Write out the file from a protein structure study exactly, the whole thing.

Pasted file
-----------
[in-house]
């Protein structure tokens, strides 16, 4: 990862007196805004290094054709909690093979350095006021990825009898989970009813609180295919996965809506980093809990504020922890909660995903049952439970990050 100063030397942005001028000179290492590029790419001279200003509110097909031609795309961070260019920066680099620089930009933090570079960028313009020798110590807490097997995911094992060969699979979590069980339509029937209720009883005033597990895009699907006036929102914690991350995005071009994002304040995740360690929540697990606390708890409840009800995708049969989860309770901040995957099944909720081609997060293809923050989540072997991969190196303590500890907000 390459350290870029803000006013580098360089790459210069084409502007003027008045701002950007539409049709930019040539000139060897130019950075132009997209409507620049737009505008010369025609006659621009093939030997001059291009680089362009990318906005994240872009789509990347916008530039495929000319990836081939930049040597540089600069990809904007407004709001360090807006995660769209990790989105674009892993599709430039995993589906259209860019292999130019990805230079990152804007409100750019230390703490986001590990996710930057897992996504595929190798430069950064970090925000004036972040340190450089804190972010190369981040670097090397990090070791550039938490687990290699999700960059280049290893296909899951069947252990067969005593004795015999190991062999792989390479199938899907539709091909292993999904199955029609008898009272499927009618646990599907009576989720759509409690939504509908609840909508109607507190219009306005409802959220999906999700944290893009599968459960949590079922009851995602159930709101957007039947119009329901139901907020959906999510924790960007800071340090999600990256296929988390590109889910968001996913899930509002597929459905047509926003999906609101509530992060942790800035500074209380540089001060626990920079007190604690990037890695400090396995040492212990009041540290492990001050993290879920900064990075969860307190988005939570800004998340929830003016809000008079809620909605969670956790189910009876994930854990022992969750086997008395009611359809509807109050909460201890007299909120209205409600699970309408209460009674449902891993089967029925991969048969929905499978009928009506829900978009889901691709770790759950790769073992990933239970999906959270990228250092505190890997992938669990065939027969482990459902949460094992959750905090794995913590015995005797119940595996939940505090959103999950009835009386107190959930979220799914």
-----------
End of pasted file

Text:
[in-house]
């Protein structure tokens, strides 16, 4: 990862007196805004290094054709909690093979350095006021990825009898989970009813609180295919996965809506980093809990504020922890909660995903049952439970990050 100063030397942005001028000179290492590029790419001279200003509110097909031609795309961070260019920066680099620089930009933090570079960028313009020798110590807490097997995911094992060969699979979590069980339509029937209720009883005033597990895009699907006036929102914690991350995005071009994002304040995740360690929540697990606390708890409840009800995708049969989860309770901040995957099944909720081609997060293809923050989540072997991969190196303590500890907000 390459350290870029803000006013580098360089790459210069084409502007003027008045701002950007539409049709930019040539000139060897130019950075132009997209409507620049737009505008010369025609006659621009093939030997001059291009680089362009990318906005994240872009789509990347916008530039495929000319990836081939930049040597540089600069990809904007407004709001360090807006995660769209990790989105674009892993599709430039995993589906259209860019292999130019990805230079990152804007409100750019230390703490986001590990996710930057897992996504595929190798430069950064970090925000004036972040340190450089804190972010190369981040670097090397990090070791550039938490687990290699999700960059280049290893296909899951069947252990067969005593004795015999190991062999792989390479199938899907539709091909292993999904199955029609008898009272499927009618646990599907009576989720759509409690939504509908609840909508109607507190219009306005409802959220999906999700944290893009599968459960949590079922009851995602159930709101957007039947119009329901139901907020959906999510924790960007800071340090999600990256296929988390590109889910968001996913899930509002597929459905047509926003999906609101509530992060942790800035500074209380540089001060626990920079007190604690990037890695400090396995040492212990009041540290492990001050993290879920900064990075969860307190988005939570800004998340929830003016809000008079809620909605969670956790189910009876994930854990022992969750086997008395009611359809509807109050909460201890007299909120209205409600699970309408209460009674449902891993089967029925991969048969929905499978009928009506829900978009889901691709770790759950790769073992990933239970999906959270990228250092505190890997992938669990065939027969482990459902949460094992959750905090794995913590015995005797119940595996939940505090959103999950009835009386107190959930979220799914």